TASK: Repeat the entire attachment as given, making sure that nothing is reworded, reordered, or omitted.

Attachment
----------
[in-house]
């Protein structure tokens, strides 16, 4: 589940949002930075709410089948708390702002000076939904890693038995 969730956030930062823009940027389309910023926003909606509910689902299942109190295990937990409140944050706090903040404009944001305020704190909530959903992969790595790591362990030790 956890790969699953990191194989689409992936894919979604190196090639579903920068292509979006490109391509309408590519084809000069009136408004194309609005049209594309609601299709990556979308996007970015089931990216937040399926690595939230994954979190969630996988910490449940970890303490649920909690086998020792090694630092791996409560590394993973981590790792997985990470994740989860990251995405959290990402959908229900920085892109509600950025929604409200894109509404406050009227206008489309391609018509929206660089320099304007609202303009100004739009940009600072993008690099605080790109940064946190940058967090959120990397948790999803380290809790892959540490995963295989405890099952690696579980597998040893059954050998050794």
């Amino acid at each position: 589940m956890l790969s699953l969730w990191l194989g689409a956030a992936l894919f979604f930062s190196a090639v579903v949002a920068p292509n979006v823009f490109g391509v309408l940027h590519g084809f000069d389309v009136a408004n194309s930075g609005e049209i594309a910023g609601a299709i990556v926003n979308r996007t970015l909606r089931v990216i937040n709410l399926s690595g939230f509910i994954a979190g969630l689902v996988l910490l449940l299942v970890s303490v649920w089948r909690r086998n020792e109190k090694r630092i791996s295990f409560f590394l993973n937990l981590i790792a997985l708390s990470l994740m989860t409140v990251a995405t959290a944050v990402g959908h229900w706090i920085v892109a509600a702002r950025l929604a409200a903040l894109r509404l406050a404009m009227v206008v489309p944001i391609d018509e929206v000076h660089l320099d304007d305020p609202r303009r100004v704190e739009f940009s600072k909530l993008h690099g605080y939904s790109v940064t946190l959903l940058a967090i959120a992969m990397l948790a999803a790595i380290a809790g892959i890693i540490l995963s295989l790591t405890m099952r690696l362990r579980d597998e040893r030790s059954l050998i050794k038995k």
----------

[in-house]
């Protein structure tokens, strides 16, 4: 589940949002930075709410089948708390702002000076939904890693038995 969730956030930062823009940027389309910023926003909606509910689902299942109190295990937990409140944050706090903040404009944001305020704190909530959903992969790595790591362990030790 956890790969699953990191194989689409992936894919979604190196090639579903920068292509979006490109391509309408590519084809000069009136408004194309609005049209594309609601299709990556979308996007970015089931990216937040399926690595939230994954979190969630996988910490449940970890303490649920909690086998020792090694630092791996409560590394993973981590790792997985990470994740989860990251995405959290990402959908229900920085892109509600950025929604409200894109509404406050009227206008489309391609018509929206660089320099304007609202303009100004739009940009600072993008690099605080790109940064946190940058967090959120990397948790999803380290809790892959540490995963295989405890099952690696579980597998040893059954050998050794």
């Amino acid at each position: 589940m956890l790969s699953l969730w990191l194989g689409a956030a992936l894919f979604f930062s190196a090639v579903v949002a920068p292509n979006v823009f490109g391509v309408l940027h590519g084809f000069d389309v009136a408004n194309s930075g609005e049209i594309a910023g609601a299709i990556v926003n979308r996007t970015l909606r089931v990216i937040n709410l399926s690595g939230f509910i994954a979190g969630l689902v996988l910490l449940l299942v970890s303490v649920w089948r909690r086998n020792e109190k090694r630092i791996s295990f409560f590394l993973n937990l981590i790792a997985l708390s990470l994740m989860t409140v990251a995405t959290a944050v990402g959908h229900w706090i920085v892109a509600a702002r950025l929604a409200a903040l894109r509404l406050a404009m009227v206008v489309p944001i391609d018509e929206v000076h660089l320099d304007d305020p609202r303009r100004v704190e739009f940009s600072k909530l993008h690099g605080y939904s790109v940064t946190l959903l940058a967090i959120a992969m990397l948790a999803a790595i380290a809790g892959i890693i540490l995963s295989l790591t405890m099952r690696l362990r579980d597998e040893r030790s059954l050998i050794k038995k």